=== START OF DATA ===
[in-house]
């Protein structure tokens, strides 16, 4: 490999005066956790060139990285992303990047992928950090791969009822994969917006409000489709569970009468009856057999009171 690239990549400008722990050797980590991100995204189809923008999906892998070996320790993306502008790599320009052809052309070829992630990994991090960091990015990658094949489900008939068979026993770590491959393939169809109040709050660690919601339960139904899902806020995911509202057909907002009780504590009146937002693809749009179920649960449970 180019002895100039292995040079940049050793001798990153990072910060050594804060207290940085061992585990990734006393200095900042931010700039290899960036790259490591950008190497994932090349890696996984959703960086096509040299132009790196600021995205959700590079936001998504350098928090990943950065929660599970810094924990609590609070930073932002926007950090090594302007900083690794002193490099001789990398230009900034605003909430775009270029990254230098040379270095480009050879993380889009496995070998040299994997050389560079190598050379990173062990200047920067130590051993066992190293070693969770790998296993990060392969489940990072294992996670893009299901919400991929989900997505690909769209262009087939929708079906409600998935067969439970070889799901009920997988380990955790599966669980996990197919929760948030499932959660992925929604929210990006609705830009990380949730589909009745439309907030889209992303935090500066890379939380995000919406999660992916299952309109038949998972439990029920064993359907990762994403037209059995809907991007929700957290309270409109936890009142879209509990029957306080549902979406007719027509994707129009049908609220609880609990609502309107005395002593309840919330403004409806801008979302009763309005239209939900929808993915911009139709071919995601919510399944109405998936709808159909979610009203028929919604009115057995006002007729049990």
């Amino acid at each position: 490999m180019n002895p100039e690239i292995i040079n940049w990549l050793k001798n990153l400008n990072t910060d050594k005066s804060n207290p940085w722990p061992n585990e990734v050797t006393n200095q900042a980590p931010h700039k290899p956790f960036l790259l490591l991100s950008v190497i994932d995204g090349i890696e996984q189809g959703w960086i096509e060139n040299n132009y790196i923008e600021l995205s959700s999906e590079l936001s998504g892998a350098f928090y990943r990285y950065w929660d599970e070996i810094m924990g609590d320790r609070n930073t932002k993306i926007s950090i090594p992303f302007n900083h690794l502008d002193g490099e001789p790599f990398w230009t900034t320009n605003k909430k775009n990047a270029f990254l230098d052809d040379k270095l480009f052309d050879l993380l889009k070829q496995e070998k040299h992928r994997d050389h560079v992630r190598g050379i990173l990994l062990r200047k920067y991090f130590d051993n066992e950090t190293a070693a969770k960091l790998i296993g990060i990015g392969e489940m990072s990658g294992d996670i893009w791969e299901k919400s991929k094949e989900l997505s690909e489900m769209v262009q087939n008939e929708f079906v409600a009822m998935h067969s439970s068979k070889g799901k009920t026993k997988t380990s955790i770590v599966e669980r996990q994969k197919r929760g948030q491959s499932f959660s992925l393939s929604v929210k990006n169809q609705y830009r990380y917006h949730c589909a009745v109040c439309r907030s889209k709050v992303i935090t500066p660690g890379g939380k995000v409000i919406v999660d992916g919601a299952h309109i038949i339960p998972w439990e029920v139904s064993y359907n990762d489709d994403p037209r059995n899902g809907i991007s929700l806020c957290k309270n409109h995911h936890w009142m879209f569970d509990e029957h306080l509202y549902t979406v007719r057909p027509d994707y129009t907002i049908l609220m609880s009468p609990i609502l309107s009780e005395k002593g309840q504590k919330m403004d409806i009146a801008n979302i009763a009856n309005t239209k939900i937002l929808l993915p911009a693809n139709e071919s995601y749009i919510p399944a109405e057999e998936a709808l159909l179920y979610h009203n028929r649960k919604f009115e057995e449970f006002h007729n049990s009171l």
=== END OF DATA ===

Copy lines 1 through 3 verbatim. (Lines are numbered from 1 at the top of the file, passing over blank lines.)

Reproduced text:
[in-house]
């Protein structure tokens, strides 16, 4: 490999005066956790060139990285992303990047992928950090791969009822994969917006409000489709569970009468009856057999009171 690239990549400008722990050797980590991100995204189809923008999906892998070996320790993306502008790599320009052809052309070829992630990994991090960091990015990658094949489900008939068979026993770590491959393939169809109040709050660690919601339960139904899902806020995911509202057909907002009780504590009146937002693809749009179920649960449970 180019002895100039292995040079940049050793001798990153990072910060050594804060207290940085061992585990990734006393200095900042931010700039290899960036790259490591950008190497994932090349890696996984959703960086096509040299132009790196600021995205959700590079936001998504350098928090990943950065929660599970810094924990609590609070930073932002926007950090090594302007900083690794002193490099001789990398230009900034605003909430775009270029990254230098040379270095480009050879993380889009496995070998040299994997050389560079190598050379990173062990200047920067130590051993066992190293070693969770790998296993990060392969489940990072294992996670893009299901919400991929989900997505690909769209262009087939929708079906409600998935067969439970070889799901009920997988380990955790599966669980996990197919929760948030499932959660992925929604929210990006609705830009990380949730589909009745439309907030889209992303935090500066890379939380995000919406999660992916299952309109038949998972439990029920064993359907990762994403037209059995809907991007929700957290309270409109936890009142879209509990029957306080549902979406007719027509994707129009049908609220609880609990609502309107005395002593309840919330403004409806801008979302009763309005239209939900929808993915911009139709071919995601919510399944109405998936709808159909979610009203028929919604009115057995006002007729049990």
């Amino acid at each position: 490999m180019n002895p100039e690239i292995i040079n940049w990549l050793k001798n990153l400008n990072t910060d050594k005066s804060n207290p940085w722990p061992n585990e990734v050797t006393n200095q900042a980590p931010h700039k290899p956790f960036l790259l490591l991100s950008v190497i994932d995204g090349i890696e996984q189809g959703w960086i096509e060139n040299n132009y790196i923008e600021l995205s959700s999906e590079l936001s998504g892998a350098f928090y990943r990285y950065w929660d599970e070996i810094m924990g609590d320790r609070n930073t932002k993306i926007s950090i090594p992303f302007n900083h690794l502008d002193g490099e001789p790599f990398w230009t900034t320009n605003k909430k775009n990047a270029f990254l230098d052809d040379k270095l480009f052309d050879l993380l889009k070829q496995e070998k040299h992928r994997d050389h560079v992630r190598g050379i990173l990994l062990r200047k920067y991090f130590d051993n066992e950090t190293a070693a969770k960091l790998i296993g990060i990015g392969e489940m990072s990658g294992d996670i893009w791969e299901k919400s991929k094949e989900l997505s690909e489900m769209v262009q087939n008939e929708f079906v409600a009822m998935h067969s439970s068979k070889g799901k009920t026993k997988t380990s955790i770590v599966e669980r996990q994969k197919r929760g948030q491959s499932f959660s992925l393939s929604v929210k990006n169809q609705y830009r990380y917006h949730c589909a009745v109040c439309r907030s889209k709050v992303i935090t500066p660690g890379g939380k995000v409000i919406v999660d992916g919601a299952h309109i038949i339960p998972w439990e029920v139904s064993y359907n990762d489709d994403p037209r059995n899902g809907i991007s929700l806020c957290k309270n409109h995911h936890w009142m879209f569970d509990e029957h306080l509202y549902t979406v007719r057909p027509d994707y129009t907002i049908l609220m609880s009468p609990i609502l309107s009780e005395k002593g309840q504590k919330m403004d409806i009146a801008n979302i009763a009856n309005t239209k939900i937002l929808l993915p911009a693809n139709e071919s995601y749009i919510p399944a109405e057999e998936a709808l159909l179920y979610h009203n028929r649960k919604f009115e057995e449970f006002h007729n049990s009171l």